In a normal classification context, the training instances are drawn from a distribution $D$ which is defined over $X \times Y$, where $X$ is the feature space and $Y$ is the label space. When selection bias occurs however, the learning algorithm is provided with training instances from a biased distribution, say $D'$ and the selection can be controlled by some random variable $s$ which can be in $\{0, 1\}$. If $s=1$ the sample is selected, otherwise not. Note, for the training instances that are not selected we don't have any labels.

Currently, most methods attempt to use the unlabeled data to compute some resampling weights. However, I am trying a method in which the correction is applied directly on the distribution, not on the classifier.

To do so I would like to show that the true distribution is actually a composition of two sub-distributions $D_{s=0}$ and $D_{s=1}$.

$D_{s=1}$ is known as it is our biased distribution and $D_{s=0}$ is the one I am trying to approximate with my method.

So far I have written this in the following way:

$$\begin{align} \mathcal{D}=&\{\mathcal{D}_{s=0},\mathcal{D}_{s=1}\}\\ =&\{\{x_i^{s=0},y_i^{s=0}\},\{x_i^{s=1},y_i^{s=1}\}\}\\ \approx&\{\{x_i^{s=0},\hat{y}_i^{s=0}\},\{x_i^{s=1},y_i^{s=1}\}\}\\ \approx&\{\hat{\mathcal{D}}_{s=0},\mathcal{D}_{s=1}\} \end{align}$$

I am pretty sure this is not the correct notation but I cannot find how to properly formulate it in mathematical terms. I would really appreciate any help to re-write this the proper way!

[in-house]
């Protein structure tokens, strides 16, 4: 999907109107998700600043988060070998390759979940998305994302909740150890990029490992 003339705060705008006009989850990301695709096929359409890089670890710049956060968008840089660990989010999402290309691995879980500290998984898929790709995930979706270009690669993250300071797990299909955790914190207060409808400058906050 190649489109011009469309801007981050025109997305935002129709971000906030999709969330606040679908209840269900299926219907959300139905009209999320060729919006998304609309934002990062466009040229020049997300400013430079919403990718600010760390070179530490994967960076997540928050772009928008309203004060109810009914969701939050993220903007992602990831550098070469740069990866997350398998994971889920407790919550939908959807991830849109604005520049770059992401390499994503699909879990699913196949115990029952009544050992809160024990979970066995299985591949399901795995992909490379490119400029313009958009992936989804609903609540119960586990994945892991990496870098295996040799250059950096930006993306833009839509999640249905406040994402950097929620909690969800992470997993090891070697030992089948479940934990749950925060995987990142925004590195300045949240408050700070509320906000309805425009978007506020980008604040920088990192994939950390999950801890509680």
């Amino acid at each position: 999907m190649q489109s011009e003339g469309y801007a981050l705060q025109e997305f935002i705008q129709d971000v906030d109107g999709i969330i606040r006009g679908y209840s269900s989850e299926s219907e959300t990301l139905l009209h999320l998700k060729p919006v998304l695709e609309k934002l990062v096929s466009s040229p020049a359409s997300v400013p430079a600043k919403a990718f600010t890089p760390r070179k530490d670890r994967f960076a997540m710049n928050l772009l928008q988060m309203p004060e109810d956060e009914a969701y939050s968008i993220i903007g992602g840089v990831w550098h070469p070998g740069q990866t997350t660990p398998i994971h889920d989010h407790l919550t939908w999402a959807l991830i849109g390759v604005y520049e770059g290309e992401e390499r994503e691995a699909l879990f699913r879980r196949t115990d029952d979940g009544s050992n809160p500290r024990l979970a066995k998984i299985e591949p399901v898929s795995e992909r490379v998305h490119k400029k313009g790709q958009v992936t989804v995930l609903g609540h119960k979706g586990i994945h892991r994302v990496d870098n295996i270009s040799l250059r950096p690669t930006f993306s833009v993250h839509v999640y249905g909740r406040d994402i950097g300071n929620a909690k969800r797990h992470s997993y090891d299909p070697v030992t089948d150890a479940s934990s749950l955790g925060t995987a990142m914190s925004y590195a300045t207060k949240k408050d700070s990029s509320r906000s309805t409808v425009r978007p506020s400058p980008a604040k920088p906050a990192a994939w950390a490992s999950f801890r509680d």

1 Answer 1


I use conditional distributions and write all random variables upper case; "$\sim$" means "distributed according to"; I made $D_0$ of you $D_{s=0}$ etc. Then $(X,Y)\sim D, (X,Y)|S=0 \sim D_0, (X,Y)|S=1 \sim D_1$.
Write $D$ as a mixture: $D=P(S=0)D_0+P(S=1)D_1$. I'm not fully sure of where you want to go and whether this helps you, but you may also be interested in the distribution of $Y|X$, which could be written as $D^{Y|X}$ and $Y|(X,S=i) \sim D_i^{Y|X}, i=0, 1$. If I interpret the location where you put your "estimation hat" correctly, you may have an estimator of $D_0^{Y|X}$. Here you can piece things together in the same mixture way as before: $D^{Y|X}=P(S=0|X)D_0^{Y|X}+P(S=1|X)D_1^{Y|X}$, and approximate it by estimating/putting a hat on $D_0^{Y|X}$. You will still need the distribution of $S$ dependent on $X$, known or estimated.

(This is pretty tentative but agonising a bit about whether this should rather be a response or a comment I went for response anyway.)


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